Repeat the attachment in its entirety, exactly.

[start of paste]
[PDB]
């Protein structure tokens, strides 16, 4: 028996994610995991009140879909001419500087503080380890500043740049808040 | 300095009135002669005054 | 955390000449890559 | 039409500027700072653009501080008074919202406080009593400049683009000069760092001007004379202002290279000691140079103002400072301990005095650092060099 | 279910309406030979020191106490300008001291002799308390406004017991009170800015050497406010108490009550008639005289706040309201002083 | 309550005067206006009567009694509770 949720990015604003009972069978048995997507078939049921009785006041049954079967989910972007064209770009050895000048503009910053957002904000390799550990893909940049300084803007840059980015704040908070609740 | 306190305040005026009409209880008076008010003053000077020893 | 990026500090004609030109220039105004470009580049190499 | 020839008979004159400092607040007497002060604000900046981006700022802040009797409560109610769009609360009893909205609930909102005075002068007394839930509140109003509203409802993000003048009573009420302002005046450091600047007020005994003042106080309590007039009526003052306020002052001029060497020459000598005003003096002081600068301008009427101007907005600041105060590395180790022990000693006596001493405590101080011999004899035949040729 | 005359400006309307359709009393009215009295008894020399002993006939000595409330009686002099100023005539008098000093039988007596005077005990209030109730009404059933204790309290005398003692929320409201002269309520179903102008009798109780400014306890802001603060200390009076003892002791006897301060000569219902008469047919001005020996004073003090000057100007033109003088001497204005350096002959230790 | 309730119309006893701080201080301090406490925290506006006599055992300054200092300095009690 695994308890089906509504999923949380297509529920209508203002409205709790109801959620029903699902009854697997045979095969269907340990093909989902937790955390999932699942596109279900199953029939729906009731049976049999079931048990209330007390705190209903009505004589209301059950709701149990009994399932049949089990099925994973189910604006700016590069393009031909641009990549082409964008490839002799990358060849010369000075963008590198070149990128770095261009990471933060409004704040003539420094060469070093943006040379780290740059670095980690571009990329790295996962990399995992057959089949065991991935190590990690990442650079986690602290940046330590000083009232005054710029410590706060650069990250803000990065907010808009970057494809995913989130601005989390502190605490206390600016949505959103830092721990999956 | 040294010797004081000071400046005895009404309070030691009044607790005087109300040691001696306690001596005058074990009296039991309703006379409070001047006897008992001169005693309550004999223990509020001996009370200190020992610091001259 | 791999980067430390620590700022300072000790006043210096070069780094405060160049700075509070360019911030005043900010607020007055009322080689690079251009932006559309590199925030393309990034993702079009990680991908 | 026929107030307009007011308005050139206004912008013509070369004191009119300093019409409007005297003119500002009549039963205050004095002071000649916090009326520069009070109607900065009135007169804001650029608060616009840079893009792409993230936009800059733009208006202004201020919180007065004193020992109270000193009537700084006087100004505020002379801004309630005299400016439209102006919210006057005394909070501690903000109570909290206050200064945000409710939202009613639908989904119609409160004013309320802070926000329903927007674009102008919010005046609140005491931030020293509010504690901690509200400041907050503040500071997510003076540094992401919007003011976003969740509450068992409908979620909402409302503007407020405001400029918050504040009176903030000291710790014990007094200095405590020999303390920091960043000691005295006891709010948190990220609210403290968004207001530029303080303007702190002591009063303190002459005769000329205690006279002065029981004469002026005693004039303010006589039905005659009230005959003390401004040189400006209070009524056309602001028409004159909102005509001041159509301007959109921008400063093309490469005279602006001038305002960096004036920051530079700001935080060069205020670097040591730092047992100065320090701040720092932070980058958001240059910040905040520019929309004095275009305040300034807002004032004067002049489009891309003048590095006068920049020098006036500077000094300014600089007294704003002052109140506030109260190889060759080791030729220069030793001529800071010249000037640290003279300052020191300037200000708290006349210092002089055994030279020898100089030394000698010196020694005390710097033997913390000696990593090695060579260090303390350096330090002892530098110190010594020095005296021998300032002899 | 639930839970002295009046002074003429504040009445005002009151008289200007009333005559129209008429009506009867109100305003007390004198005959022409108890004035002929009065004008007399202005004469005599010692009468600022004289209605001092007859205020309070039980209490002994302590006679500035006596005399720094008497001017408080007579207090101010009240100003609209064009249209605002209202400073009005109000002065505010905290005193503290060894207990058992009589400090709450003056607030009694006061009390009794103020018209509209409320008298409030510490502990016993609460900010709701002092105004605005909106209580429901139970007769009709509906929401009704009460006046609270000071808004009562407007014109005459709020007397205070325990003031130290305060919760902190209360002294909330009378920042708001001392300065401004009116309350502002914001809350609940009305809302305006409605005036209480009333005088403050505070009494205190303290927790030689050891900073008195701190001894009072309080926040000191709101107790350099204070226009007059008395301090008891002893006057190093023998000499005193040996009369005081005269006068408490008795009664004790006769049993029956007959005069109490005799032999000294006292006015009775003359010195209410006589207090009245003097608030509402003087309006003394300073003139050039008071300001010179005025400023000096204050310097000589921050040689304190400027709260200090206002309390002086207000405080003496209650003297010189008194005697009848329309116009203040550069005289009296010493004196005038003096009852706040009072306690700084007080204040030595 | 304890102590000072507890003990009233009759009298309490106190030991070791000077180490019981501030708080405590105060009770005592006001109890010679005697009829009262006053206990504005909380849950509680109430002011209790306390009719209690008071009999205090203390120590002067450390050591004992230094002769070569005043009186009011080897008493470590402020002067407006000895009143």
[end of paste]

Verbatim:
[PDB]
């Protein structure tokens, strides 16, 4: 028996994610995991009140879909001419500087503080380890500043740049808040 | 300095009135002669005054 | 955390000449890559 | 039409500027700072653009501080008074919202406080009593400049683009000069760092001007004379202002290279000691140079103002400072301990005095650092060099 | 279910309406030979020191106490300008001291002799308390406004017991009170800015050497406010108490009550008639005289706040309201002083 | 309550005067206006009567009694509770 949720990015604003009972069978048995997507078939049921009785006041049954079967989910972007064209770009050895000048503009910053957002904000390799550990893909940049300084803007840059980015704040908070609740 | 306190305040005026009409209880008076008010003053000077020893 | 990026500090004609030109220039105004470009580049190499 | 020839008979004159400092607040007497002060604000900046981006700022802040009797409560109610769009609360009893909205609930909102005075002068007394839930509140109003509203409802993000003048009573009420302002005046450091600047007020005994003042106080309590007039009526003052306020002052001029060497020459000598005003003096002081600068301008009427101007907005600041105060590395180790022990000693006596001493405590101080011999004899035949040729 | 005359400006309307359709009393009215009295008894020399002993006939000595409330009686002099100023005539008098000093039988007596005077005990209030109730009404059933204790309290005398003692929320409201002269309520179903102008009798109780400014306890802001603060200390009076003892002791006897301060000569219902008469047919001005020996004073003090000057100007033109003088001497204005350096002959230790 | 309730119309006893701080201080301090406490925290506006006599055992300054200092300095009690 695994308890089906509504999923949380297509529920209508203002409205709790109801959620029903699902009854697997045979095969269907340990093909989902937790955390999932699942596109279900199953029939729906009731049976049999079931048990209330007390705190209903009505004589209301059950709701149990009994399932049949089990099925994973189910604006700016590069393009031909641009990549082409964008490839002799990358060849010369000075963008590198070149990128770095261009990471933060409004704040003539420094060469070093943006040379780290740059670095980690571009990329790295996962990399995992057959089949065991991935190590990690990442650079986690602290940046330590000083009232005054710029410590706060650069990250803000990065907010808009970057494809995913989130601005989390502190605490206390600016949505959103830092721990999956 | 040294010797004081000071400046005895009404309070030691009044607790005087109300040691001696306690001596005058074990009296039991309703006379409070001047006897008992001169005693309550004999223990509020001996009370200190020992610091001259 | 791999980067430390620590700022300072000790006043210096070069780094405060160049700075509070360019911030005043900010607020007055009322080689690079251009932006559309590199925030393309990034993702079009990680991908 | 026929107030307009007011308005050139206004912008013509070369004191009119300093019409409007005297003119500002009549039963205050004095002071000649916090009326520069009070109607900065009135007169804001650029608060616009840079893009792409993230936009800059733009208006202004201020919180007065004193020992109270000193009537700084006087100004505020002379801004309630005299400016439209102006919210006057005394909070501690903000109570909290206050200064945000409710939202009613639908989904119609409160004013309320802070926000329903927007674009102008919010005046609140005491931030020293509010504690901690509200400041907050503040500071997510003076540094992401919007003011976003969740509450068992409908979620909402409302503007407020405001400029918050504040009176903030000291710790014990007094200095405590020999303390920091960043000691005295006891709010948190990220609210403290968004207001530029303080303007702190002591009063303190002459005769000329205690006279002065029981004469002026005693004039303010006589039905005659009230005959003390401004040189400006209070009524056309602001028409004159909102005509001041159509301007959109921008400063093309490469005279602006001038305002960096004036920051530079700001935080060069205020670097040591730092047992100065320090701040720092932070980058958001240059910040905040520019929309004095275009305040300034807002004032004067002049489009891309003048590095006068920049020098006036500077000094300014600089007294704003002052109140506030109260190889060759080791030729220069030793001529800071010249000037640290003279300052020191300037200000708290006349210092002089055994030279020898100089030394000698010196020694005390710097033997913390000696990593090695060579260090303390350096330090002892530098110190010594020095005296021998300032002899 | 639930839970002295009046002074003429504040009445005002009151008289200007009333005559129209008429009506009867109100305003007390004198005959022409108890004035002929009065004008007399202005004469005599010692009468600022004289209605001092007859205020309070039980209490002994302590006679500035006596005399720094008497001017408080007579207090101010009240100003609209064009249209605002209202400073009005109000002065505010905290005193503290060894207990058992009589400090709450003056607030009694006061009390009794103020018209509209409320008298409030510490502990016993609460900010709701002092105004605005909106209580429901139970007769009709509906929401009704009460006046609270000071808004009562407007014109005459709020007397205070325990003031130290305060919760902190209360002294909330009378920042708001001392300065401004009116309350502002914001809350609940009305809302305006409605005036209480009333005088403050505070009494205190303290927790030689050891900073008195701190001894009072309080926040000191709101107790350099204070226009007059008395301090008891002893006057190093023998000499005193040996009369005081005269006068408490008795009664004790006769049993029956007959005069109490005799032999000294006292006015009775003359010195209410006589207090009245003097608030509402003087309006003394300073003139050039008071300001010179005025400023000096204050310097000589921050040689304190400027709260200090206002309390002086207000405080003496209650003297010189008194005697009848329309116009203040550069005289009296010493004196005038003096009852706040009072306690700084007080204040030595 | 304890102590000072507890003990009233009759009298309490106190030991070791000077180490019981501030708080405590105060009770005592006001109890010679005697009829009262006053206990504005909380849950509680109430002011209790306390009719209690008071009999205090203390120590002067450390050591004992230094002769070569005043009186009011080897008493470590402020002067407006000895009143």